GODZILLA: PLANET OF THE MONSTERS
GODZILLA: MONSTER PLANET
(Gojira: Kaiju Wakusei)
It also a very different Godzilla film than anything we have seen before. Most Godzilla films are not about too much more than Godzilla on the rampage and/or beating up one or more other giant monsters. Theres none of that here. We see images of one or two monsters in the background montage of Earths devastation at the start but that is it, while Godzilla does not even appear until 55 minutes into the film. Instead, the majority of the film plays out as a Japanese space opera. This is a well-established tradition in anime think of something like Space Cruiser Yamato (1977) but leads to a very different look and approach for a kaiju film. All of the Godzilla films have nominal science-fiction elements usually no more than the alien invaders or super-science devices created to defeat the monster and these are dwelt on in no more depth than is required than to set up the monster bash or provide a means to defeat the monster(s). The surprise here is that we leap into full space opera and planetary adventure. As in the case in most sf anime, a good deal has been expended on designing the vehicles, mecha, drop ships and computer consoles in the control room. It is doubtful, for instance, that any other live-action Godzilla film can boast having a specialty prop designer.
You appreciate Godzilla: Planet of the Monsters for the fact that it is trying to do something different creating a story on an epic canvas 20,000 years into the future and incarnating Godzilla as an avatar of pure destruction that threatens the entire planet. On the other hand, while you prepare to sit down to watch a Godzilla film, the big disappointment come in that keeps Godzilla off screen for the bulk of the show and the story is instead focused on the slow and slightly melancholic story of humanity adrift in the universe think Battlestar Galactia (2003-9) minus the Cylons. Things do pick up in the second half and we get some mass destruction sequences towards the end with humanity battling Godzilla. However, rendered in animation and compared to the awe-inspiring visual effects in recent Godzilla outings such as Godzilla (2014) and Shin Godzilla (2016), these pale into forgettability. Not to mention the film reaches a frustratingly abrupt and unresolved ending, no doubt keeping things open for a sequel.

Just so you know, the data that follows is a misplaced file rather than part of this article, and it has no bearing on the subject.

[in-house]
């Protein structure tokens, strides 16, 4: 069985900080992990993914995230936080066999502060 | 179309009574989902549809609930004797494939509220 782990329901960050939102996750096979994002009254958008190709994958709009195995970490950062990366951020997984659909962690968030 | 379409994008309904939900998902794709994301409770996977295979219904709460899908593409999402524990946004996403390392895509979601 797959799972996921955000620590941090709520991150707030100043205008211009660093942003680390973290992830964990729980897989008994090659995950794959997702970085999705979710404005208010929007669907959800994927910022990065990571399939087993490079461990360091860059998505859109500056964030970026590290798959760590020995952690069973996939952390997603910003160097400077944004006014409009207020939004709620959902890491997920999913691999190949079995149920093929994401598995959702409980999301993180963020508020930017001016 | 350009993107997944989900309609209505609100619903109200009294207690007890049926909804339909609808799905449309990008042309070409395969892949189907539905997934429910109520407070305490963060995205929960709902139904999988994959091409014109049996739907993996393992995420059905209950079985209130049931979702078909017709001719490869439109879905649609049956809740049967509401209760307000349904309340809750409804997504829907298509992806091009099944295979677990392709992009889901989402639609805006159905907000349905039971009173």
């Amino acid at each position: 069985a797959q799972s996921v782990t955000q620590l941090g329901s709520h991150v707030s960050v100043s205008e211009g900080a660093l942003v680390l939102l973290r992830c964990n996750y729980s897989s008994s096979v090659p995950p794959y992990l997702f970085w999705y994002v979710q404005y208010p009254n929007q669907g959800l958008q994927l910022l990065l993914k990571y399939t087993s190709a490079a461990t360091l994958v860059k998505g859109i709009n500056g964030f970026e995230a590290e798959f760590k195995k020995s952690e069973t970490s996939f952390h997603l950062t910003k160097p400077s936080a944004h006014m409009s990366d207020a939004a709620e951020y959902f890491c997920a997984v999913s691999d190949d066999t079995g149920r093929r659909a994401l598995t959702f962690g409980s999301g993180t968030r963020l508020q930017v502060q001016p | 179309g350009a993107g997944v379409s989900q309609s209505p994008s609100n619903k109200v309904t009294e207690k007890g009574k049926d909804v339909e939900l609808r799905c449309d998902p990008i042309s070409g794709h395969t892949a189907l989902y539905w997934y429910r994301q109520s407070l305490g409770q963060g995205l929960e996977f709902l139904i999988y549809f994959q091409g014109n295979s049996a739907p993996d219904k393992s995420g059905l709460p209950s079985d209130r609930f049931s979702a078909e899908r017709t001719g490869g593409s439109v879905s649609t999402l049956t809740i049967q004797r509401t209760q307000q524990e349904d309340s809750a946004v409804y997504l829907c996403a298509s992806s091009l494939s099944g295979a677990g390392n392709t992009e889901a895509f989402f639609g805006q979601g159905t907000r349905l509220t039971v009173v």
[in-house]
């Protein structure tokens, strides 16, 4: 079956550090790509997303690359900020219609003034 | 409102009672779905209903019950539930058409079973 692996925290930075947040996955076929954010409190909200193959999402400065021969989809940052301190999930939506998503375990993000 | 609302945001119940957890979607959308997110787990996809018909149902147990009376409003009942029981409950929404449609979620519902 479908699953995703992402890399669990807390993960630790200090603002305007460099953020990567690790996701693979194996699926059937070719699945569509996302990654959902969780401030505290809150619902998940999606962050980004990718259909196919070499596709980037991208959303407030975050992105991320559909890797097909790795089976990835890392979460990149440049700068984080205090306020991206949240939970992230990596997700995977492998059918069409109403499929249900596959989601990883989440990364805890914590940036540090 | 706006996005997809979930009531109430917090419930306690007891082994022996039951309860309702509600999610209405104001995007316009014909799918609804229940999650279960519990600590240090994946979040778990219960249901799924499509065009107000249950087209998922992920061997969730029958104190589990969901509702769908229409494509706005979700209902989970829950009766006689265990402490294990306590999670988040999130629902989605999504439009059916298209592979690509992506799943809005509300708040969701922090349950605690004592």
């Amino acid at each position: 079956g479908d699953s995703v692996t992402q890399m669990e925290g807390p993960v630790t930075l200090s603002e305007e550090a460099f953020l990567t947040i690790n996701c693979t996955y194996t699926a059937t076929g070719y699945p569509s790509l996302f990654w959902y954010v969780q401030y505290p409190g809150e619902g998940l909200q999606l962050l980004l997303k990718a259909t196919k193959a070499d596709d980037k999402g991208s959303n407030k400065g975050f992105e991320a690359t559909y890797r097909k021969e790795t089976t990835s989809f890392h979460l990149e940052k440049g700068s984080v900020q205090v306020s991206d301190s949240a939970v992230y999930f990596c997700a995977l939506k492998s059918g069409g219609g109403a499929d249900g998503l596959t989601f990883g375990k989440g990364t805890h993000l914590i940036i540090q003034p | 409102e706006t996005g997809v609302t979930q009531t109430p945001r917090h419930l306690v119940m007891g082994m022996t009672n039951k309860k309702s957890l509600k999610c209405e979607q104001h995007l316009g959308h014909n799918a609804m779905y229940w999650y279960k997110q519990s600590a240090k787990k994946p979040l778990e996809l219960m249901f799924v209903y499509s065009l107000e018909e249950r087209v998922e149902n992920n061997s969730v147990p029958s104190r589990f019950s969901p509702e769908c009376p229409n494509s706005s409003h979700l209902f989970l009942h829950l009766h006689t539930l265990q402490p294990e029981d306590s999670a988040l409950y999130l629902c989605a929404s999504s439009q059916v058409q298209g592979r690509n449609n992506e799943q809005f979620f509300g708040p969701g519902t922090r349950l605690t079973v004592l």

The other Godzilla films are: Godzilla, King of the Monsters (1954), Gigantis the Fire Monster/Godzilla Raids Again/The Return of Godzilla (1955), King Kong Vs. Godzilla (1962), Godzilla vs the Thing/Mothra vs Godzilla (1964), Ghidrah the Three-Headed Monster (1964), Monster Zero/Invasion of the Astro Monster (1965), Godzilla vs the Sea Monster/Ebirah, Horror of the Deep (1966), Son of Godzilla (1968), Destroy All Monsters (1968), Godzillas Revenge (1969), Godzilla vs the Smog Monster/Godzilla vs Hedorah (1971), Godzilla vs Gigan/Godzilla on Monster Island (1972), Godzilla vs Megalon (1973), Godzilla vs the Cosmic Monster/Godzilla vs the Bionic Monster/Godzilla vs Mechagodzilla (1974), Terror of Mechagodzilla/Monsters from an Unknown Planet (1976), Godzilla 1985 (1984), Godzilla vs. Biollante (1989), Godzilla vs King Ghidorah (1991), Godzilla vs Mothra (1992), Godzilla vs Mechagodzilla (1993), Godzilla vs Space Godzilla (1994), Godzilla vs Destoroyah (1995), Godzilla 2000 (1999), Godzilla vs Megaguirus (2000), Godzilla Mothra and King Ghidorah: Giant Monsters All-Out Attack (2001), Godzilla Against Mechagodzilla (2002), Godzilla: Tokyo SOS (2003), Godzilla: Final Wars (2004) and Shin Godzilla/Godzilla: Resurgence (2016), plus the anime Godzilla: Planet of the Monsters (2017). Both Roland Emmerichs Godzilla (1998) and Gareth Edwards Godzilla (2014) are big-budget, English-language remakes.